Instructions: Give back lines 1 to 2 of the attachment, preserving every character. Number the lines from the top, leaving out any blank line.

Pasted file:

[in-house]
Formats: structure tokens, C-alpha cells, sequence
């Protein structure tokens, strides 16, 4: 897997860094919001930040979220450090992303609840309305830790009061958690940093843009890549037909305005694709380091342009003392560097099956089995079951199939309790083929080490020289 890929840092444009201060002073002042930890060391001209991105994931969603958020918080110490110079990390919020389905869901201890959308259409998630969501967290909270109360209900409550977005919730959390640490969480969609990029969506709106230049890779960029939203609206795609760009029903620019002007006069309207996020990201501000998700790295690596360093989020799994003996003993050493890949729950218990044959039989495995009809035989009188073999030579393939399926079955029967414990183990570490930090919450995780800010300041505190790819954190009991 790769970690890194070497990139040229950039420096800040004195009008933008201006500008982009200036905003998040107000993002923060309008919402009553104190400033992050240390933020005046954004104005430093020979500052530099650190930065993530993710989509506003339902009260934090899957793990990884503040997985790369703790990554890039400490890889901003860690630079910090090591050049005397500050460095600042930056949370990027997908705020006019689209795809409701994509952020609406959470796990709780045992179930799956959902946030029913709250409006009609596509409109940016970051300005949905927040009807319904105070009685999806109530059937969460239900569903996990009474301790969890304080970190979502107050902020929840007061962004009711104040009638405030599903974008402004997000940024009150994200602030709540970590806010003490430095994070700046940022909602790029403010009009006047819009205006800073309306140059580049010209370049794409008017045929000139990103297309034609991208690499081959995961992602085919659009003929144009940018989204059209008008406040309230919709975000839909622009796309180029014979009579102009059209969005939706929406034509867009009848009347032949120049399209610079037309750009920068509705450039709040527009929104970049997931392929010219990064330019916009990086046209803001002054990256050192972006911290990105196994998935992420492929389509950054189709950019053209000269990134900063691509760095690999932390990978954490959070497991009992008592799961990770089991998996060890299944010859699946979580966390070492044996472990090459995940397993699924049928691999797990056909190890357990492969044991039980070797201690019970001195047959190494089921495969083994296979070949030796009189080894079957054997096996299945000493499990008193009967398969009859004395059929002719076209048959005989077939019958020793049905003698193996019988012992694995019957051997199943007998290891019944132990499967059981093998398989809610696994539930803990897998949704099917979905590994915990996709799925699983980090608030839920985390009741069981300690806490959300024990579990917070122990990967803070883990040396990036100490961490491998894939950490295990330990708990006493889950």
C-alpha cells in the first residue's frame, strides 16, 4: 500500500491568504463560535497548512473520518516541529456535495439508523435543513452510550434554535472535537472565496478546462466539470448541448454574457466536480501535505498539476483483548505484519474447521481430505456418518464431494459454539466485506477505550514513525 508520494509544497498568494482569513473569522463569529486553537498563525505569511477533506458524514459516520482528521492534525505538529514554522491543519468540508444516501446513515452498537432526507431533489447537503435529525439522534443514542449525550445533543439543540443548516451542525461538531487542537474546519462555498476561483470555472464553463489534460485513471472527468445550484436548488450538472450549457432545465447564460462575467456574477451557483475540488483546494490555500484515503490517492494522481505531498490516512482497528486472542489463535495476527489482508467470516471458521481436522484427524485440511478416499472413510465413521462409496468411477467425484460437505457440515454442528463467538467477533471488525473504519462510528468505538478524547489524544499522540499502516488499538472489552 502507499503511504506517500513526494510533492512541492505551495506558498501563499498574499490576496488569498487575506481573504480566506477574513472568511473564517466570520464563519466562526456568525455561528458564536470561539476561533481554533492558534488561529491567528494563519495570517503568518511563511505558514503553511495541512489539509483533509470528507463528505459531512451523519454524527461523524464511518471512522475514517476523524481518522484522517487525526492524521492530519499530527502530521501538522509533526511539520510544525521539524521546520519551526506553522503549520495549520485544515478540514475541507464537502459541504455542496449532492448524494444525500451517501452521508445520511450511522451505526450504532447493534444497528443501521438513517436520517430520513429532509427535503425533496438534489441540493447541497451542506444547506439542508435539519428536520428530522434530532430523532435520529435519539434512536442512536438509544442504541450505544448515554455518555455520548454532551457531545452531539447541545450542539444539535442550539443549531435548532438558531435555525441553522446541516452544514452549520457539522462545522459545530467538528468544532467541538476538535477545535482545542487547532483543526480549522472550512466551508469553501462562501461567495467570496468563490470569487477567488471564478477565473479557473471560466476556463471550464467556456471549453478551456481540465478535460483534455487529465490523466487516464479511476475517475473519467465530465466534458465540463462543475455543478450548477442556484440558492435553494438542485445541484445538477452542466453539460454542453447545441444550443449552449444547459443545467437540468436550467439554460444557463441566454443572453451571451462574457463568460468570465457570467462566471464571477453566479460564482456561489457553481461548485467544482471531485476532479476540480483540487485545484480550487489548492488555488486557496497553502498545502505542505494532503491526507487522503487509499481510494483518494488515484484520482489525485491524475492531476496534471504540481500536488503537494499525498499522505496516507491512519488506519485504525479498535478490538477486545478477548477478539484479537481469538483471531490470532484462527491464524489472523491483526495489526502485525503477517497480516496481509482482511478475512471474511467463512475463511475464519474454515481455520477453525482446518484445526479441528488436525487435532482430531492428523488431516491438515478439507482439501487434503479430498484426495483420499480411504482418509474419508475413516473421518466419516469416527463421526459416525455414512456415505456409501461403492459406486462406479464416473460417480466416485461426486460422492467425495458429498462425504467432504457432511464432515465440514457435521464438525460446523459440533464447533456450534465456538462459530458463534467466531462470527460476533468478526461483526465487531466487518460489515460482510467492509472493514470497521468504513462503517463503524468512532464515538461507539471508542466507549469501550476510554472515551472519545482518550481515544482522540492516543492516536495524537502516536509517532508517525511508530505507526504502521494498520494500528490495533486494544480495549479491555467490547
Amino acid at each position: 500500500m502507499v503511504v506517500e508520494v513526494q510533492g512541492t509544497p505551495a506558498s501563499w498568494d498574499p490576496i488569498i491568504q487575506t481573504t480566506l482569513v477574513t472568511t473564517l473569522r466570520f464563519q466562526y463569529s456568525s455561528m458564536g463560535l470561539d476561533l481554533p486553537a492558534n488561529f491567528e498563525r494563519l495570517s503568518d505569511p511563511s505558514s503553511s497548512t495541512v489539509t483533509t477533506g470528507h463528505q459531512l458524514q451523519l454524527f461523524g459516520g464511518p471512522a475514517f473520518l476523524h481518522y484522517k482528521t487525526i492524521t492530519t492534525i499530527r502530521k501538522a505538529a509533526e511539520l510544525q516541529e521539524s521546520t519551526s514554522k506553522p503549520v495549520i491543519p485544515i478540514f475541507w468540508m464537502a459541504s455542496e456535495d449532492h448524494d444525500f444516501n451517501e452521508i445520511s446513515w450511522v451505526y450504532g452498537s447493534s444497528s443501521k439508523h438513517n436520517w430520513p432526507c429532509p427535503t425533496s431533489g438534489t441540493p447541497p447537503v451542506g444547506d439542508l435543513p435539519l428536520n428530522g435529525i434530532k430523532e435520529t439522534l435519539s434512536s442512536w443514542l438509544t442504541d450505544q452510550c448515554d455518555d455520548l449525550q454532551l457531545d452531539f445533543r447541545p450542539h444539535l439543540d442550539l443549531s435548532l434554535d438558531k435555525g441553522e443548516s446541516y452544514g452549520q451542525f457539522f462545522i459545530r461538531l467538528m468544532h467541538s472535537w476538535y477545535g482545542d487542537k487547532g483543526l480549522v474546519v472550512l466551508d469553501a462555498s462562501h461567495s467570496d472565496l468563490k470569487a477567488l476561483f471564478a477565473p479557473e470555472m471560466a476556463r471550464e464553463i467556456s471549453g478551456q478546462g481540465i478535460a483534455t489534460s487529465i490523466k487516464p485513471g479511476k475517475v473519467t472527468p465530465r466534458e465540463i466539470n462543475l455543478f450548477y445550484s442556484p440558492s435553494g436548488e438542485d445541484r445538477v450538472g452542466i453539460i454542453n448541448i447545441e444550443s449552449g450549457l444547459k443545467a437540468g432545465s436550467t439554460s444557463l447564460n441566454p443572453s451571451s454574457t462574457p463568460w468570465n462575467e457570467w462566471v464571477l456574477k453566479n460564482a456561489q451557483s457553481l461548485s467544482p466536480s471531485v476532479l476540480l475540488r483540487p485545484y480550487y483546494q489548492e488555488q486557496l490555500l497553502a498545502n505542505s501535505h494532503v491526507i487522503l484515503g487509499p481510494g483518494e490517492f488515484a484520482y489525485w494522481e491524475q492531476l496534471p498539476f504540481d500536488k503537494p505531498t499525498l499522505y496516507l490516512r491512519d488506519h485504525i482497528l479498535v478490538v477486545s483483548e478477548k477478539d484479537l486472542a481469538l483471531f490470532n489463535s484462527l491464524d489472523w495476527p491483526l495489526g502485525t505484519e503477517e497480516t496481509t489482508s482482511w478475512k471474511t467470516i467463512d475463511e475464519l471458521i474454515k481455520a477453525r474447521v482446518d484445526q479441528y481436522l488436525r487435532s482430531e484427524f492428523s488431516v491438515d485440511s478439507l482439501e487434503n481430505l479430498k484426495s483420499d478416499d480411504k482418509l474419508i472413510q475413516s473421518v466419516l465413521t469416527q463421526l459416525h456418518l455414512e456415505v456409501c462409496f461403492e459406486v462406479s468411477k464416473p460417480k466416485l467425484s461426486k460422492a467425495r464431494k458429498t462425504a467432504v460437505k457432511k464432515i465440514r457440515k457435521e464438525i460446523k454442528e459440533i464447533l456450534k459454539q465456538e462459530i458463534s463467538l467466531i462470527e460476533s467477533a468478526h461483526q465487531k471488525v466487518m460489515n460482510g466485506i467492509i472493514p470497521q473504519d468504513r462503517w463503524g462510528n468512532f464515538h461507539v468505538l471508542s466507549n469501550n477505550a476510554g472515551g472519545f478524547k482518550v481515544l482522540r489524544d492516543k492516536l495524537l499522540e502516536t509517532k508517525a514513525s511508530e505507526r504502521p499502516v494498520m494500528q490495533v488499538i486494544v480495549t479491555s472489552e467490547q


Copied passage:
[in-house]
Formats: structure tokens, C-alpha cells, sequence